The approach we use is called a polygenic risk score, and the idea is that instead of trying to identify the one gene that causes you to drink a lot if you just take sort of like bird's eye view of the entire genome and you look at all the different associations and even though each one of them contributes very little to your drinking behaviour, combined, if you look at all of them you can actually tell quite a lot about how much people drink. And so it's this useful approach for all sorts of complex traits where it's not entirely clear which genes are involved in it or whether it is a large combination of them, people have been using it to look at the educational attainment, people have been using it for height and BMI, these kind of things. We use this for alcoholic consumption,

Christine Garrington  4:16  

And so what about how you are able, if you were able to establish the availability of alcohol in an individual's local area? For example, and also how did you sort of find out whether there were any local efforts, if you like - any policies in place to try to restrict the amount of alcohol, the people were consuming? as I mentioned we

Christian Zünd  4:34  

As I mentioned we have information basic data from the internet on the locations of pretty much every single pub in UK, and we do have their coordinates from Google Maps and that allows us to then match them fairly precisely with the place with someone on our lists, and initially what we wanted to do is we wanted to look at like, what's the shortest distance to a pub that you have so how far will you have to walk to get to a pub? But because that measure is only precise to some degree. It turned out that actually a lot of the people in our sample live very close to pub so we didn't really have a lot of variation there so instead we decided to look at how many pubs, do you have within one kilometre? and there we find quite a bit of variation so if you're living in a more rural place, it's actually possibility do not have a single pub within one kilometre, although that tends to be very rare in our data. And if you live in a place like Blackpool, you probably going to have two or 300 pubs or restaurants and these kind of things within one kilometre of your residence, so there's a lot of variation there.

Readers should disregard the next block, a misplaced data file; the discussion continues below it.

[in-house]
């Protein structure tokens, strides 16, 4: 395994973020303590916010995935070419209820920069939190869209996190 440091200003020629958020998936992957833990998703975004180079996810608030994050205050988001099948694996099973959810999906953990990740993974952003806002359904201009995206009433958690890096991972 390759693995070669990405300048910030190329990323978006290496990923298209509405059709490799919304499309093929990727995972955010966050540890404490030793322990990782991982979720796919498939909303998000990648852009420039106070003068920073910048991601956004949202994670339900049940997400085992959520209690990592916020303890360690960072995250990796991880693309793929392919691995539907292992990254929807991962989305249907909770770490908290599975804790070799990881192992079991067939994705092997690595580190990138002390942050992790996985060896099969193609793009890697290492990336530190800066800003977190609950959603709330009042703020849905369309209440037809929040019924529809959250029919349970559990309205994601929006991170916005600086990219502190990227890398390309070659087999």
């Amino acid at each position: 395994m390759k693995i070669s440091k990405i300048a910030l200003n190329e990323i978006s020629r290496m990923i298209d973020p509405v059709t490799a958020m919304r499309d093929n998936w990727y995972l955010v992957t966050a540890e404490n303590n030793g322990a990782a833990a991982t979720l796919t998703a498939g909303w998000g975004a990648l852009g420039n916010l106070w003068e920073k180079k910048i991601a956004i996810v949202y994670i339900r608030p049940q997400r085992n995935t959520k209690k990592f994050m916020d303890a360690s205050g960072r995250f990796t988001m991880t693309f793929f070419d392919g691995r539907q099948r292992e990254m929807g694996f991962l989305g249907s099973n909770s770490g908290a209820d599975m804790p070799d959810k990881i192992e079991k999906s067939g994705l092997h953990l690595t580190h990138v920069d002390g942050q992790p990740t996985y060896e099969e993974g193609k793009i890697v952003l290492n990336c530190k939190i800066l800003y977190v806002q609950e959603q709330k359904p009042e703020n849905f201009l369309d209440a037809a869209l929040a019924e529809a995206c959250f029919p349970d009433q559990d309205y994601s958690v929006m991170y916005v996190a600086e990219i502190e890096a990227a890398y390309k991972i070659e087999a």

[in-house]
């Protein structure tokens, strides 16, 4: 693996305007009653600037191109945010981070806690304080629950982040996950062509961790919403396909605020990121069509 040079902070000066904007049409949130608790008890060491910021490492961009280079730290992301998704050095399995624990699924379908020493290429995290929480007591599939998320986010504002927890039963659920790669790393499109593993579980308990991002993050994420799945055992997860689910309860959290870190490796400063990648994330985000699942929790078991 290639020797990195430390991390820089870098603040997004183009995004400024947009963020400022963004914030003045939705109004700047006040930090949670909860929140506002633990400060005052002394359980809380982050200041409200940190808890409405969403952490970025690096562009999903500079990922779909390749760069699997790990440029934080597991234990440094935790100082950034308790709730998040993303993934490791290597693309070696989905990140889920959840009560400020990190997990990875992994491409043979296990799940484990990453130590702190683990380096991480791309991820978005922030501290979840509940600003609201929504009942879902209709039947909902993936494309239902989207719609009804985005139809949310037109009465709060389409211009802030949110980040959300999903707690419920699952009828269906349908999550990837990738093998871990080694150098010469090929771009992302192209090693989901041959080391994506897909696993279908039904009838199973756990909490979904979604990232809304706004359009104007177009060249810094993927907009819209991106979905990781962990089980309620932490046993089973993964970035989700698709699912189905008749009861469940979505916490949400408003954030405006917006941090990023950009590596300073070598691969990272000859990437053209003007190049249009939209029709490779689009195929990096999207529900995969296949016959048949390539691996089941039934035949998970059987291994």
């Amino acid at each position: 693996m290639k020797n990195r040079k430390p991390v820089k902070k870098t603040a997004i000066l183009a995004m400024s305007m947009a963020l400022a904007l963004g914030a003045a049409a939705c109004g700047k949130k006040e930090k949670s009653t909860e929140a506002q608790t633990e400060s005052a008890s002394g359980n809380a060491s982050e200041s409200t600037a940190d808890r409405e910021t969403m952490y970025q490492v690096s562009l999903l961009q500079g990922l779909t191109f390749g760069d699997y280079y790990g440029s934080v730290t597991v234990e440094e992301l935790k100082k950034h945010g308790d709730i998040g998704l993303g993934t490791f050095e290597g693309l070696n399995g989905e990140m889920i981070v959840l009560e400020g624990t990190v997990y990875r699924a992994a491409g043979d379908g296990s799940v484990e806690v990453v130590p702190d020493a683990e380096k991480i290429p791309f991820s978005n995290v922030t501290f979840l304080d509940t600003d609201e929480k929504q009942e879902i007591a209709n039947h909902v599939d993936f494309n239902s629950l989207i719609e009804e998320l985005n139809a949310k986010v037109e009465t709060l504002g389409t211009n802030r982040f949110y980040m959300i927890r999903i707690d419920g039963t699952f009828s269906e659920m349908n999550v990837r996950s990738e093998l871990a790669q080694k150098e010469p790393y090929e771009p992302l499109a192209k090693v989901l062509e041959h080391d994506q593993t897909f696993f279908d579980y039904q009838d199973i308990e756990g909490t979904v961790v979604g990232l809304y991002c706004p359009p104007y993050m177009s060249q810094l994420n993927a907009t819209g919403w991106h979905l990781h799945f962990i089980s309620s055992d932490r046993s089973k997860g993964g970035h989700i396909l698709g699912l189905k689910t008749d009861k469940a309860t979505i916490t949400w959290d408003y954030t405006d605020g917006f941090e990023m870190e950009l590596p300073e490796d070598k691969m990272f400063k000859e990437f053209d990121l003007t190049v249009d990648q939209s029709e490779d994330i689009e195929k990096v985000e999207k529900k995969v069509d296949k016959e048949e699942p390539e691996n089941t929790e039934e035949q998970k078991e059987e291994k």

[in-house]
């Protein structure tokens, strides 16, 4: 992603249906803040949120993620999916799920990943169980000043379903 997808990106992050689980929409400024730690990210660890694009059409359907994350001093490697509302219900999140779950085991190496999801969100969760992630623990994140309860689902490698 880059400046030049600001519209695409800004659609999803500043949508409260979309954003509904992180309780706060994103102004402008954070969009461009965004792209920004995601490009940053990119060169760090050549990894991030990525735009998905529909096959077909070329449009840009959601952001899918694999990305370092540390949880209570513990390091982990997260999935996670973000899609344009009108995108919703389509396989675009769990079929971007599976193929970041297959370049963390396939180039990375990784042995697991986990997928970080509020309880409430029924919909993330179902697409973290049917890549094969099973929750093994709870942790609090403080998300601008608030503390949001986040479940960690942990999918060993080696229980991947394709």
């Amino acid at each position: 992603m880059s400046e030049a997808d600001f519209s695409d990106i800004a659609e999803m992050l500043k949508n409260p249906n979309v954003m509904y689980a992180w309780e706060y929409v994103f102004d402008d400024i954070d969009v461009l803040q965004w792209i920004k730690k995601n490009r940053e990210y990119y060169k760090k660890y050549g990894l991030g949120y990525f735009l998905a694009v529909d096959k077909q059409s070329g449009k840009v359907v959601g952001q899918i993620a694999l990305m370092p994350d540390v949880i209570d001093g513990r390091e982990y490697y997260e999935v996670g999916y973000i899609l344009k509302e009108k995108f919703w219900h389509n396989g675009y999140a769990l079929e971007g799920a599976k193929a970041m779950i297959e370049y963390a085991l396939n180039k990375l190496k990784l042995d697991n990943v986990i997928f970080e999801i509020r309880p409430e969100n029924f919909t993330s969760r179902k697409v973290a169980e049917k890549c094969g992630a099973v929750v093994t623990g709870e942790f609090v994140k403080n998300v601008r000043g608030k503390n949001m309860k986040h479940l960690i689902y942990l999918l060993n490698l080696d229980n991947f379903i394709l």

Christine Garrington  5:39  

Okay, so let's start getting into the nitty gritty of what you found so far, appreciate it is probably ongoing, but you have found some things already, just talk us through some of the main things that you found around that.

Christian Zünd  5:52